Starring: Pierce Brosnan, Halle Berry, Toby Stephens, Rosamund Pike, Rick Yune, Judi Dench, John Cleese
Directed by: Lee Tamahori
Running Time: 127 minutes
James Bond (Pierce Brosnan) pulls out all the stops to take you on an unforgettable, adrenaline-pumping ride across the globe in this action-filled adventure! From a dark cell in a North Korean prison to the beautiful beaches of Cuba, 007 is on the trail of a diabolical genius who’s hell-bent on slicing up the Earth…literally.
In the scope of all things 007, Die Another Day should have been something special, and at first The 40th anniversary movie (and 20th instalment) looks like it’s going to be: What starts off as just another globetrotting caper quickly goes south, and everyone’s favourite spy ends up imprisoned in North Korea. Unfortunately, though the film starts off with a bang and well-paced storytelling, the second act quickly degenerates into another formulaic Bond film, tired plot devices and all. Then the movie jumps the shark into a third act that kicks plausibility to the curb and steals its lunch money.
For the anniversary film, Kiwi director Lee Tamahori delves deep into the lore of 007, pulling out all the stops to load his movie with homages to earlier James Bond stories; from a subtle touch like playful grab at a grape, right up to a fabulously high-tech Aston Martin and a roomful of classic Bond gadgets. The self-referential aspect give the movie a fun, reminiscent dimension that only works on Bondophiles who have seen all the movies that Tamahori refers to, and casts the whole project as a landmark on the 007 highway, rather than as a standalone film.
Pierce Brosnan brings out Bond’s human side more than either Sean Connery or Roger Moore ever did. The suave killer now gets a more approachable face, though it’s still the face of an incorrigible rake. In fact, the casting might be the best thing about this film. Brosnan’s occasionally-ruffled Bond plays well off of a generally good cast, including Rosamund Pike as the icy Miranda Frost and the compelling Judi Dench as M. John Cleese’s Q is funny and familiar; and Toby Stevens, as arch-baddie Gustav Graves, is delightfully, hugely evil. Hallie Berry’s opening 10 seconds of screen time is a cool homage to Ursula Andress’s first appearance 20 movies earlier — and is pretty much her best moment. Berry is a capable actor, but the role almost never uses her skills. Instead, Jinx comes off as a black, American Lara Croft — the perma-smirked Angelina character, not the big-polygoned digital one. The lesser side of the casting is rounded out by a cardboard femme fatale played by Madonna, who’s been phoning it in for years, and whose screen time is blessedly brief.
Crave Factor – 5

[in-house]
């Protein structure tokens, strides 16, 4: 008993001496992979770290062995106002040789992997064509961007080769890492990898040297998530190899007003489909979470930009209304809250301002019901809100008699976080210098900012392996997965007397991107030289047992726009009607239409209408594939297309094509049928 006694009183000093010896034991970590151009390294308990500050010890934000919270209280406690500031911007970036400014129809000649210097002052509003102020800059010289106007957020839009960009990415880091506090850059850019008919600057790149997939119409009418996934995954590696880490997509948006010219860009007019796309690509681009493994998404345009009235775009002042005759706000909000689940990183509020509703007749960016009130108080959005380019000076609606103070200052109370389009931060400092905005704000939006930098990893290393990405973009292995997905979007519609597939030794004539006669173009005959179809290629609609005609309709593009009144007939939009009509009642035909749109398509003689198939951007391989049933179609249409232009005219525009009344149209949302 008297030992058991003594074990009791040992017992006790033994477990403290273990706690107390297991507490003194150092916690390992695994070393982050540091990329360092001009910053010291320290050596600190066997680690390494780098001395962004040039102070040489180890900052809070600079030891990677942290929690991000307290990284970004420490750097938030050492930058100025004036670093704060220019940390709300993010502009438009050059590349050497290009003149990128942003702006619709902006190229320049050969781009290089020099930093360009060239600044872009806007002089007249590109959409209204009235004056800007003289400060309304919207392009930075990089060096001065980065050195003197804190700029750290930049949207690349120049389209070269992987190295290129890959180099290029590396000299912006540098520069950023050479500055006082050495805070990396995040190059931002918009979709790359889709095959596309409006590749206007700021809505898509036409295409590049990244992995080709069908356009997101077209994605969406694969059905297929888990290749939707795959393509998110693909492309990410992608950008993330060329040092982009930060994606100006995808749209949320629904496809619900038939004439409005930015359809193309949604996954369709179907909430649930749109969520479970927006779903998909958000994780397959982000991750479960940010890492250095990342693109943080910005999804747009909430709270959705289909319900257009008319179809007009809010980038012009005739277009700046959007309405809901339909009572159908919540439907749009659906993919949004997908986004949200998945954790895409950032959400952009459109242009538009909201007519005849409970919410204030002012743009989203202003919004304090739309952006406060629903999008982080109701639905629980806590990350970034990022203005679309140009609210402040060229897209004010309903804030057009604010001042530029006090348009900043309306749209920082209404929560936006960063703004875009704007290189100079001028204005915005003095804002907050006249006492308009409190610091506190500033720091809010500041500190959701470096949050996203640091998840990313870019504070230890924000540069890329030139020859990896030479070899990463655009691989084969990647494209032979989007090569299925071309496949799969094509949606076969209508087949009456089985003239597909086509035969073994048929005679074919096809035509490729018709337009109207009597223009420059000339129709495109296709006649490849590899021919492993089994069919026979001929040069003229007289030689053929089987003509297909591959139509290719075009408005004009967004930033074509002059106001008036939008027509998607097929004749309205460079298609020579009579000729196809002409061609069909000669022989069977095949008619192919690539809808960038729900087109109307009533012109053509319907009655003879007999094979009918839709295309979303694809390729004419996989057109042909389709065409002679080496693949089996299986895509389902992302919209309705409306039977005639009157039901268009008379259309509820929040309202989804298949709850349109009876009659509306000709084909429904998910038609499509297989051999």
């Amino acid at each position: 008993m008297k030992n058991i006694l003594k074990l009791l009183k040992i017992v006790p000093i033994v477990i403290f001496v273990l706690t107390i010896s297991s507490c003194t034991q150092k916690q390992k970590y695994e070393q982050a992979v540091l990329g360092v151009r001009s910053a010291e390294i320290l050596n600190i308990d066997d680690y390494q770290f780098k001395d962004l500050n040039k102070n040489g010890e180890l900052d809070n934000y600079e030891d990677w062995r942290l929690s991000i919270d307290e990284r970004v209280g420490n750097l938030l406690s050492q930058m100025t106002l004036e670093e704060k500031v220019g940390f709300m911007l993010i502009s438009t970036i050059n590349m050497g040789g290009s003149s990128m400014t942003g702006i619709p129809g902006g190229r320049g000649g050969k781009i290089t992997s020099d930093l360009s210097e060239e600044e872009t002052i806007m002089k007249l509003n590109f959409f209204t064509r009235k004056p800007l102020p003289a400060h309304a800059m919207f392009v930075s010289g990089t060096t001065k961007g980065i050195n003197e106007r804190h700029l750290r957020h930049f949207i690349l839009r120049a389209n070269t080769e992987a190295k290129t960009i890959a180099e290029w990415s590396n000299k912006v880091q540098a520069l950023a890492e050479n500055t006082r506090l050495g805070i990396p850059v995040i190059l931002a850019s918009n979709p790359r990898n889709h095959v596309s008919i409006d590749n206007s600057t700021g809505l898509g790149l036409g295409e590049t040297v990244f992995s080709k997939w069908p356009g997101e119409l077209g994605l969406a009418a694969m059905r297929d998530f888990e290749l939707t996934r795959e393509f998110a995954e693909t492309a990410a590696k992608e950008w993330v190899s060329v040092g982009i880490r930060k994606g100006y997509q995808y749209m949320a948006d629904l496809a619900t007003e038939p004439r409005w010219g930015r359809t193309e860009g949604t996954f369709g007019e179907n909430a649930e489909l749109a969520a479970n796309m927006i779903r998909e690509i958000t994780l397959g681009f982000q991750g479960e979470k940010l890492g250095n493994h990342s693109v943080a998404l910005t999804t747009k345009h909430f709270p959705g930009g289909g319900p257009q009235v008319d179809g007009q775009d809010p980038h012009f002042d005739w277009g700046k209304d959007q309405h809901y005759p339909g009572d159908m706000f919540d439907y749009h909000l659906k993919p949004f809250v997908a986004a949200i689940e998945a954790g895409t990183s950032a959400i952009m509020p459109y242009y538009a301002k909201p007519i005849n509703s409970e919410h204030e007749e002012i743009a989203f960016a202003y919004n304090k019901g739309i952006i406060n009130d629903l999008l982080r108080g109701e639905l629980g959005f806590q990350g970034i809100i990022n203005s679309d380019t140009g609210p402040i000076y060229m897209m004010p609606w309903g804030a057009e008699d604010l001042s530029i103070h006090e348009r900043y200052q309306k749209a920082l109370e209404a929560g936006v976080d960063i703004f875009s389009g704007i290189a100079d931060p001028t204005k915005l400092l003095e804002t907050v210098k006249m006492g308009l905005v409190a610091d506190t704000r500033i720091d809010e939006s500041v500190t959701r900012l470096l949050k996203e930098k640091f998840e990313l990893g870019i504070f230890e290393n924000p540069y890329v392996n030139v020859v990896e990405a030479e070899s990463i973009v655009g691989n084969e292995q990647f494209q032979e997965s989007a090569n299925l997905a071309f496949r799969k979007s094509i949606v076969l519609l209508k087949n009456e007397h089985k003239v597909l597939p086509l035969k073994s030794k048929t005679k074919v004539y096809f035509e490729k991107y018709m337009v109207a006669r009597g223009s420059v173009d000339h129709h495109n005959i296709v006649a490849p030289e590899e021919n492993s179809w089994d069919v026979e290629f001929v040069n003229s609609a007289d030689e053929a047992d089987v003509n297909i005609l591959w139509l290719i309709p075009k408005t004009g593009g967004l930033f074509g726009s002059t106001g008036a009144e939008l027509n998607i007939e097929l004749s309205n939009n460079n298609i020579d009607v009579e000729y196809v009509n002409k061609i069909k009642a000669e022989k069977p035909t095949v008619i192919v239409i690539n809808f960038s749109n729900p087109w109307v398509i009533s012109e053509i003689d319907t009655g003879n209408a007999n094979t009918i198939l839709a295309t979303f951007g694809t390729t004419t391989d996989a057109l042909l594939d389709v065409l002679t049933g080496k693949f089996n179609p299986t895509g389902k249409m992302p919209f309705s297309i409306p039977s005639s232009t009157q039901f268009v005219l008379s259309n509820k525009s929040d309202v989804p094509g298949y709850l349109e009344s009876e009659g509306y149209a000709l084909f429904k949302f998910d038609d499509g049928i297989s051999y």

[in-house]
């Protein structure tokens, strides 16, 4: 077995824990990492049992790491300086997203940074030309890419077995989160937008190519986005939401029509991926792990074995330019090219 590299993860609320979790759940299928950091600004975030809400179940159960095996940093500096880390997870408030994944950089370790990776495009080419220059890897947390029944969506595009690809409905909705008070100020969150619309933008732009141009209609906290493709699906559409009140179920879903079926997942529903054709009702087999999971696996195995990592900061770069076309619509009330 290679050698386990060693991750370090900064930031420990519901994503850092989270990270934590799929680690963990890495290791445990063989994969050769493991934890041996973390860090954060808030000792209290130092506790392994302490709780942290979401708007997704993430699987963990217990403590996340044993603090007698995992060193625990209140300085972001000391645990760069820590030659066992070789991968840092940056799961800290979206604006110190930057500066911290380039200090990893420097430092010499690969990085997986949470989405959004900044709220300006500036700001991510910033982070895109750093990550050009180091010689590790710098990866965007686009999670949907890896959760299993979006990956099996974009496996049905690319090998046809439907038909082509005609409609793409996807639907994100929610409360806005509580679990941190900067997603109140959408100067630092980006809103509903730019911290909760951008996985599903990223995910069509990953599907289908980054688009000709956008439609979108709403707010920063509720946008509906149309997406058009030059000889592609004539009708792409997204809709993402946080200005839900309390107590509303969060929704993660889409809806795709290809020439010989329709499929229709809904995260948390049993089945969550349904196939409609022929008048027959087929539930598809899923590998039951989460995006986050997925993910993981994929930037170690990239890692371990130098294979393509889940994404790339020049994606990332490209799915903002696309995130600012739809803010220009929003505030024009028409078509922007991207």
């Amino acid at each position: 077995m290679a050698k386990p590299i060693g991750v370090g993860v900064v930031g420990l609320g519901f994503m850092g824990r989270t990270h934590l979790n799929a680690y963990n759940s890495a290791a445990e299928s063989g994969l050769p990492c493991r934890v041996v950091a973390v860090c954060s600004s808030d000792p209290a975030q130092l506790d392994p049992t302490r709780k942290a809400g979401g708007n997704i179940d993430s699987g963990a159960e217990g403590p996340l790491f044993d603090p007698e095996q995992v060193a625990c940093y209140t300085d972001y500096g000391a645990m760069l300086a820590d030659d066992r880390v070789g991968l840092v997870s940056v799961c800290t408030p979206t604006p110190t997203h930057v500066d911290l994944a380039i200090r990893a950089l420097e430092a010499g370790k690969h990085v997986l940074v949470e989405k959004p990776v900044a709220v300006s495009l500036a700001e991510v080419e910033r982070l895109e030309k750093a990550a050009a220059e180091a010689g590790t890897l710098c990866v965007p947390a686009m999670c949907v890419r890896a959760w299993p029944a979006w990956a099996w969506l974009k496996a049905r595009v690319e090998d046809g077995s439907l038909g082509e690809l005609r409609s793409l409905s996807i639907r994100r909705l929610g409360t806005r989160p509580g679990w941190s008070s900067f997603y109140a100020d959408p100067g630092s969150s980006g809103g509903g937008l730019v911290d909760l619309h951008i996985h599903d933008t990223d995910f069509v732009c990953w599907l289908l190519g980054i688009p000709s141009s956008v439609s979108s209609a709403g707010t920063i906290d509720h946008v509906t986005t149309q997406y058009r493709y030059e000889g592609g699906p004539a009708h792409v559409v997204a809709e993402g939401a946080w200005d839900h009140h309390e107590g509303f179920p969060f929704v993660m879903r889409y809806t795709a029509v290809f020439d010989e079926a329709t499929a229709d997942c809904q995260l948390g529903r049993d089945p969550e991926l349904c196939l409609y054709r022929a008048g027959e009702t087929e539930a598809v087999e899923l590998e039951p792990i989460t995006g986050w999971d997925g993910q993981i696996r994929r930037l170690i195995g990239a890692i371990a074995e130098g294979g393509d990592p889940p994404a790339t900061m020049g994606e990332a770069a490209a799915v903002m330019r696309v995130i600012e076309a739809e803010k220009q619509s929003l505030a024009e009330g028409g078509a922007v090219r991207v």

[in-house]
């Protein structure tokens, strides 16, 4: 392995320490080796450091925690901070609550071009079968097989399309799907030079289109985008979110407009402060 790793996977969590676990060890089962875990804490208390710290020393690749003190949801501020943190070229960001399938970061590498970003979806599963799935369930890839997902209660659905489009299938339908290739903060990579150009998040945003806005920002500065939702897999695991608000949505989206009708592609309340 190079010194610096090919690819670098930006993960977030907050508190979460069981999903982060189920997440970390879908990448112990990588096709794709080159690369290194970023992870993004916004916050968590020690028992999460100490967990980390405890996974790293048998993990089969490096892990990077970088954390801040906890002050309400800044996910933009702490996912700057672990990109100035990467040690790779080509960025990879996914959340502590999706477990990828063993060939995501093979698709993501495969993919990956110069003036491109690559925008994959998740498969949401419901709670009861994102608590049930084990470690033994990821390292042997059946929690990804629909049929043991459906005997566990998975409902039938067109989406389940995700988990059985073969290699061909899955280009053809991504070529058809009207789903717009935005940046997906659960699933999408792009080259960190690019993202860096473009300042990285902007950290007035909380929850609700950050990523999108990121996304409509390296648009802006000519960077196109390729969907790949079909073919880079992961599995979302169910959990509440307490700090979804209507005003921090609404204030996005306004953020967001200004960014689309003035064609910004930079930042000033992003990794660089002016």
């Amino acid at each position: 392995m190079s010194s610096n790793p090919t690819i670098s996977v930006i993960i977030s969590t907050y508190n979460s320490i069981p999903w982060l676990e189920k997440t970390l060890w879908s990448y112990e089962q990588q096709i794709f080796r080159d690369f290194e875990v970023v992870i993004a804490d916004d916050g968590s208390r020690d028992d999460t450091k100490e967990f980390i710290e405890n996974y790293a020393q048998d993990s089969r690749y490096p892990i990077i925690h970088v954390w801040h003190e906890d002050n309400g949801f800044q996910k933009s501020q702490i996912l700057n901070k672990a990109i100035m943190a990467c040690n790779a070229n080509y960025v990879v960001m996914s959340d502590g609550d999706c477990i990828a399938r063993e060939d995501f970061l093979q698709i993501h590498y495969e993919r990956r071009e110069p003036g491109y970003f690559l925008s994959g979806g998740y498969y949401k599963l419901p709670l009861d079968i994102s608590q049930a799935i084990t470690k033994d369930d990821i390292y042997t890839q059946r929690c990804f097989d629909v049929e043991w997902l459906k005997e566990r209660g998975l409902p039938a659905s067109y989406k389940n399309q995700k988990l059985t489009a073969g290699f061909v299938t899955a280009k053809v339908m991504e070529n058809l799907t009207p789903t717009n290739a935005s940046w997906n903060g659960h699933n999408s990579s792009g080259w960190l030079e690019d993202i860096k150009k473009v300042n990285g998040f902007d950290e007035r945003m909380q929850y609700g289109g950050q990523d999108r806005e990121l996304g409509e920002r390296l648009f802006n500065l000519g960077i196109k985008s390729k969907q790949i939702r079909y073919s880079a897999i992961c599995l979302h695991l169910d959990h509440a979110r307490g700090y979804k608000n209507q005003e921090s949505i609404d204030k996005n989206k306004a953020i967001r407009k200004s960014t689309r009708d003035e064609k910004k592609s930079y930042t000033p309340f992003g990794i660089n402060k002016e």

Okay, the movie’s gorgeous. Blacks are black, whites are bright and everything in between is natural-looking and vibrant. The lines are sharp and details are clear without looking microscopic. There were artefacts in one or two scenes, but they disappeared almost before they were noticed.
Hallie Berry stepping out of the ocean is a beautiful thing to watch; Hallie Berry stepping from the ocean on Blu-ray makes good boys think evil thoughts. The clarity of high-def images brings a sympathetic light to General Moon’s (Kenneth Tsang) craggy face, but doesn’t do Madonna any favours. Throughout, the high quality of the imagery makes the movie fabulous to look at.
Crave Factor – 8
The strongest aspect of this release is undoubtedly the sound. In both booming action sequences and quieter moments, the sound is crisp and sizzly. Dialogue is crystal clear throughout and sound effects sparkle and bang realistically. The sound channels are used very well, adding a compelling directional nature to the sound.
Crave Factor – 9
The extras are a similar mix of cool and crap as on the other films in this edition.
The Included features are:
• Audio commentary with director Lee Tamahori, producer Michael G. Wilson, Pierce Brosnan and Rosamund Pike
• Deleted scenes and expanded angles
• MI6 Datastream trivia track
• The British Touch: Bond Arrives in London featurette
• Stirred and Shaken on Ice featurette
• Just Another Day featurette
• On Location with Production Designer Peter Lamont featurette
• 007 Mission Control interactive guide
• Image database
Crave Factor – 6
Menu & Packaging
The packaging is a slickly re-designed box that makes a nod to the look of previous DVD releases, but with an up-to-date flair. The extra cardboard sleeve is an unforgivable waste of resources, though.
As with the rest of the Blu-ray discs in the series, the menus are tasteful and simple.
Crave Factor – N/A
Conclusions & Final Thoughts
Die Another Day is not a great movie. It’s clear that Tamahori and the producers wanted the anniversary movie to be big and exciting, and it is. Unfortunately, it goes too far in too many directions, sacrificing coherence for adrenaline and self-referential jokes. But, flimsy as it is, the movie is fun and full of tough, sassy Bond Girls and bad guys who bring the evil on in spades. Die Another Day doesn’t stand up worth a tinker’s cuss on its own, but fills in as a 007 signpost rather well.
Overall Crave Factor – 7